Mapped: The 25 Poorest Countries in the World
Having looked at the richest countries in the world, which nations are at the bottom of the list in terms of GDP per capita, in nominal terms?
This map looks at the world’s 25 poorest countries by this metric.
|Country||GDP per capita (USD)|
|🇸🇸 South Sudan||$303.15|
|🇨🇩 Democratic Republic of the Congo (DRC)||$456.89|
|🇨🇫 Central African Republic||$480.50|
|🇸🇱 Sierra Leone||$518.47|
|🇬🇲 The Gambia||$746.33|
|🇧🇫 Burkina Faso||$768.83|
All but four of these countries are located on the African continent.
Additionally, all of the 25 poorest countries, with the exception of Zimbabwe and Tajikistan, are considered Least Developed Countries (LDCs) by the UN. LDCs are categorized by criteria based on per capita income, human assets (such as education level), and economic vulnerability. Today, more than 75% of the population in LDCs live below the poverty line.
For added perspective, the average GDP per capita of all developing economies and emerging markets globally is $5,172.
Developing countries, while having much smaller economies, have one thing that the richest countries don’t have: immense room for economic growth.
Most of the poorest countries’ strongest industries are agriculture, mining, manufacturing, and so on, and the world is heavily reliant on the flow of raw materials and resources coming from developing nations.
Focusing on the African countries listed, the economic potential is significant. Africa’s infrastructure is currently improving at a rapid rate, opening the door for foreign direct investment and increased capacity for industrialization. In large part, this progress is thanks to China’s Belt and Road initiative and investment in multiple African countries.
Another signal of Africa’s potential is the extremely large share of young people on the continent. Here’s a look at the five countries in the world with the highest shares of their population aged younger than 15, all of which are in Africa:
- 🇳🇪 Niger: 49.8%
- 🇲🇱 Mali: 47.3%
- 🇹🇩 Chad: 46.8%
- 🇦🇴 Angola: 46.6%
- 🇺🇬 Uganda: 46.5%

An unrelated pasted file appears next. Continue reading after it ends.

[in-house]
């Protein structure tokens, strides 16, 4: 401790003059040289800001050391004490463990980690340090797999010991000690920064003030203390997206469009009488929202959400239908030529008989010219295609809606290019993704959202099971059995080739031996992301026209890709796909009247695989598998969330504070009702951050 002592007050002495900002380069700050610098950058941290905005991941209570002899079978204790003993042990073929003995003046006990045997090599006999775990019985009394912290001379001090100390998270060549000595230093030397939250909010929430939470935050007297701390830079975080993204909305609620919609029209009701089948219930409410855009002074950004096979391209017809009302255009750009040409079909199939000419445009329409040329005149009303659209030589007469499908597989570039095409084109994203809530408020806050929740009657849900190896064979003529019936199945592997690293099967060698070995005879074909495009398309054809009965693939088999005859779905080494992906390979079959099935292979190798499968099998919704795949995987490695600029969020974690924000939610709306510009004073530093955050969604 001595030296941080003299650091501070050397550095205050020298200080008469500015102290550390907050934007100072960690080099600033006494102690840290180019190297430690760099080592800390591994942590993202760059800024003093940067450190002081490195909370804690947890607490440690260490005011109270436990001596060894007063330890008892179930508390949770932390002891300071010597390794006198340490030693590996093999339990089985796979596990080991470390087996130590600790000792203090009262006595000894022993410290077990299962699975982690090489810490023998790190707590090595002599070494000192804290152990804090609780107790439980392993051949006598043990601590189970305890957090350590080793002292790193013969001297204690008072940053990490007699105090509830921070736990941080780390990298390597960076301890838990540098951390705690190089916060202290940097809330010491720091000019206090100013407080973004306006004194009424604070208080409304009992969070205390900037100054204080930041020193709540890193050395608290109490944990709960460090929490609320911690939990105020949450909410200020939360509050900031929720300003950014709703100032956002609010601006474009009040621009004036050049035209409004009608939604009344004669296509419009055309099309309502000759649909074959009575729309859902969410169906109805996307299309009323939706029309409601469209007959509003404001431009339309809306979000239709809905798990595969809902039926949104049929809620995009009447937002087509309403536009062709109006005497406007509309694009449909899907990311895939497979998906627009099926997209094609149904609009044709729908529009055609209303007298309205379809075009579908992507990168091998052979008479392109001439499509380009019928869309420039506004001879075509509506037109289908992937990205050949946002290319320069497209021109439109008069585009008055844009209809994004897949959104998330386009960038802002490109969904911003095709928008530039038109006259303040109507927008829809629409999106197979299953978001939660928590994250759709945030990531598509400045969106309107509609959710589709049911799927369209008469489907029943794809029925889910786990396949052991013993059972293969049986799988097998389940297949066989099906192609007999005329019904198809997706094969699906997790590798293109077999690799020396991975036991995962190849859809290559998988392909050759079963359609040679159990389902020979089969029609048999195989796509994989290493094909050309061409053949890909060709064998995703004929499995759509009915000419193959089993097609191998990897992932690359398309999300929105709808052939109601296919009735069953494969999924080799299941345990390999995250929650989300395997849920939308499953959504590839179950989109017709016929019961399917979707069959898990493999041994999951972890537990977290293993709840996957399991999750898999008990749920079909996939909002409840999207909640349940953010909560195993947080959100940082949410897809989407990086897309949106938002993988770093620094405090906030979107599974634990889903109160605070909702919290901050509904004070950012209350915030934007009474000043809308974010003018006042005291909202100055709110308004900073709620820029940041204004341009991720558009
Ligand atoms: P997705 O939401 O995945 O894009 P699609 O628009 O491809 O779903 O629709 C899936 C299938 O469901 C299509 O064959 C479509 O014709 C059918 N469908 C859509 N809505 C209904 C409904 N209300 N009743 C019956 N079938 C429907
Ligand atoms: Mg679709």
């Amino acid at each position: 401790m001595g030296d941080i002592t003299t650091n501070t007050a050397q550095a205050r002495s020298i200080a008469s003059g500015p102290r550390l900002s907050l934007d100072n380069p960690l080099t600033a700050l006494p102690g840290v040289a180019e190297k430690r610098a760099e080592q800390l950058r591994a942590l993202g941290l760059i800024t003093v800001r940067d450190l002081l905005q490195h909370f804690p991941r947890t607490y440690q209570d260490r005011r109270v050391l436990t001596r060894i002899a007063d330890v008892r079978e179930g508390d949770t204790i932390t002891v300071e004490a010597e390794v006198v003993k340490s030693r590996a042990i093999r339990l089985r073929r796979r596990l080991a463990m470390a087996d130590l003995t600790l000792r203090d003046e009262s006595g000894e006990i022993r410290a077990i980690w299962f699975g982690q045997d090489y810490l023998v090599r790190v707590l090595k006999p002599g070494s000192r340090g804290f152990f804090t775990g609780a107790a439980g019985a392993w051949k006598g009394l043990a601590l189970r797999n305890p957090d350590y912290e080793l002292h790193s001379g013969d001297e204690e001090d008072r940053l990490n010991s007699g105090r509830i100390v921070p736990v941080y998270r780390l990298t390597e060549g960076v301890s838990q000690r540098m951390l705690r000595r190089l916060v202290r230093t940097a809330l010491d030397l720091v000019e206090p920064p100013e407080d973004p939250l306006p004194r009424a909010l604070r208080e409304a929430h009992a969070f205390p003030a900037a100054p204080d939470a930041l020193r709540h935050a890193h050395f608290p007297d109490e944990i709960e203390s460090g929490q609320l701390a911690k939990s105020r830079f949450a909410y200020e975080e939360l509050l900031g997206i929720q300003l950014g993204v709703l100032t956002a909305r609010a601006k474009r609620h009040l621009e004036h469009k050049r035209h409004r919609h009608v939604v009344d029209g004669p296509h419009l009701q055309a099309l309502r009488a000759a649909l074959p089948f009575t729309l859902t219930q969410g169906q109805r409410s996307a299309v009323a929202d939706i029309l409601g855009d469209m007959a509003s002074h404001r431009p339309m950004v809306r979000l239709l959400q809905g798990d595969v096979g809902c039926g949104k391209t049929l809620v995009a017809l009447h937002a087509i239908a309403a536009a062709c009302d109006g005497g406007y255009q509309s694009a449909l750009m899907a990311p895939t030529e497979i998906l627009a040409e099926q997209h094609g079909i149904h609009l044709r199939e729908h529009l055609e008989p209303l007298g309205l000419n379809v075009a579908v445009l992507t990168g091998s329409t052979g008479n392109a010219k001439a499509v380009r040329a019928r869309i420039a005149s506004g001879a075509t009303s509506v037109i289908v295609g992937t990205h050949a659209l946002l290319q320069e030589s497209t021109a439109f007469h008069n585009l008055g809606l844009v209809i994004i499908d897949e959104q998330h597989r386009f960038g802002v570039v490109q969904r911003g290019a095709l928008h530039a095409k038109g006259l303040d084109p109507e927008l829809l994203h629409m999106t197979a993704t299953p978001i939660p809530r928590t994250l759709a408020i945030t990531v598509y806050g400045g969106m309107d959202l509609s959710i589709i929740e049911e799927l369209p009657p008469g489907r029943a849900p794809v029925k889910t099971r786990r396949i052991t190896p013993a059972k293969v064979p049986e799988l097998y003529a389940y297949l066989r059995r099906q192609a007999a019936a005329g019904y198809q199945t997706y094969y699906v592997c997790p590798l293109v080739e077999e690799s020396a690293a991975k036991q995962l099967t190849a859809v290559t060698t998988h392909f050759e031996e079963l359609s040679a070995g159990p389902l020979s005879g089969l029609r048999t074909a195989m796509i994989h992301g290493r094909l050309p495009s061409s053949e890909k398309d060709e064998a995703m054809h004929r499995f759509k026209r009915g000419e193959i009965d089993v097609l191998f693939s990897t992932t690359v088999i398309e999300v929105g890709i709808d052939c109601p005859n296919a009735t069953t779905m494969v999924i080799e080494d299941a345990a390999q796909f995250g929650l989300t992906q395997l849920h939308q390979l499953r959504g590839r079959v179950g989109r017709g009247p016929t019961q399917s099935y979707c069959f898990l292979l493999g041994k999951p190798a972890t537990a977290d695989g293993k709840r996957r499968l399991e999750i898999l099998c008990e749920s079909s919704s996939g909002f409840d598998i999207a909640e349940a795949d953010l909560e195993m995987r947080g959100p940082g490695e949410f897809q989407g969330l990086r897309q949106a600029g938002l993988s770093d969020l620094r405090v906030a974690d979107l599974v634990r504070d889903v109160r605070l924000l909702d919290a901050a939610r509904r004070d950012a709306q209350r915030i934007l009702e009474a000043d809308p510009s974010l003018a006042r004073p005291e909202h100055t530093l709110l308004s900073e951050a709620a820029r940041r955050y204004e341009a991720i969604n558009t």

In Niger, an astounding near half of the population is under the age of 15 years old. This could translate into a large future workforce, a growing domestic market, and potential for innovation and economic progress.
Overall, while today the poorest countries still have extremely low standards of living, the economic potential is there for future growth.
Can You Calculate Your Daily Carbon Footprint?
Discover how the average person’s carbon footprint impacts the environment and learn how carbon credits can offset your carbon footprint.
Your Everyday Carbon Footprint
While many large businesses and countries have committed to net-zero goals, it is essential to acknowledge that your everyday activities also contribute to global emissions.
In this graphic, sponsored by Carbon Streaming Corporation, we will explore how the choices we make and the products we use have a profound impact on our carbon footprint.
Carbon Emissions by Activity
Here are some of the daily activities and products of the average person and their carbon footprint, according to Clever Carbon.
|Household Activities & Products||CO2 Emissions (g)|
|💡 Standard Light Bulb (100 watts, four hours)||172 g|
|📱 Mobile Phone Use (195 minutes per day)*||189 g|
|👕 Washing Machine (0.63 kWh)||275 g|
|🔥 Electric Oven (1.56 kWh)||675 g|
|♨️ Tumble Dryer (2.5 kWh)||1,000 g|
|🧻 Toilet Roll (2 ply)||1,300 g|
|🚿 Hot Shower (10 mins)||2,000 g|
|🚙 Daily Commute (one hour, by car)||3,360 g|
|🍽️ Average Daily Food Consumption (three meals of 600 calories)||4,500 g|
|*Phone use based on yearly use of 69kg per the source, Reboxed|
Your choice of transportation plays a crucial role in determining your carbon footprint. For instance, a 15 km daily commute to work on public transport generates an average of 1,464 g of CO₂ emissions. Compared to 3,360 g—twice the volume for a journey the same length by car.
By opting for more sustainable modes of transport, such as cycling, walking, or public transportation, you can significantly reduce your carbon footprint.
Addressing Your Carbon Footprint
One way to compensate for your emissions is by purchasing high-quality carbon credits.
Carbon credits are used to help fund projects that avoid, reduce or remove CO₂ emissions. This includes nature-based solutions such as reforestation and improved forest management, or technology-based solutions such as the production of biochar and carbon capture and storage (CCS).
While carbon credits offer a potential solution for individuals to help reduce global emissions, public awareness remains a significant challenge. A BCG-Patch survey revealed that only 34% of U.S. consumers are familiar with carbon credits, and only 3% have purchased them in the past.
About Carbon Streaming
By financing the creation or expansion of carbon projects, Carbon Streaming Corporation secures the rights to future carbon credits generated by these sustainable projects. You can then purchase these carbon credits to help fund climate solutions around the world and compensate for your own emissions.
Ready to get involved?
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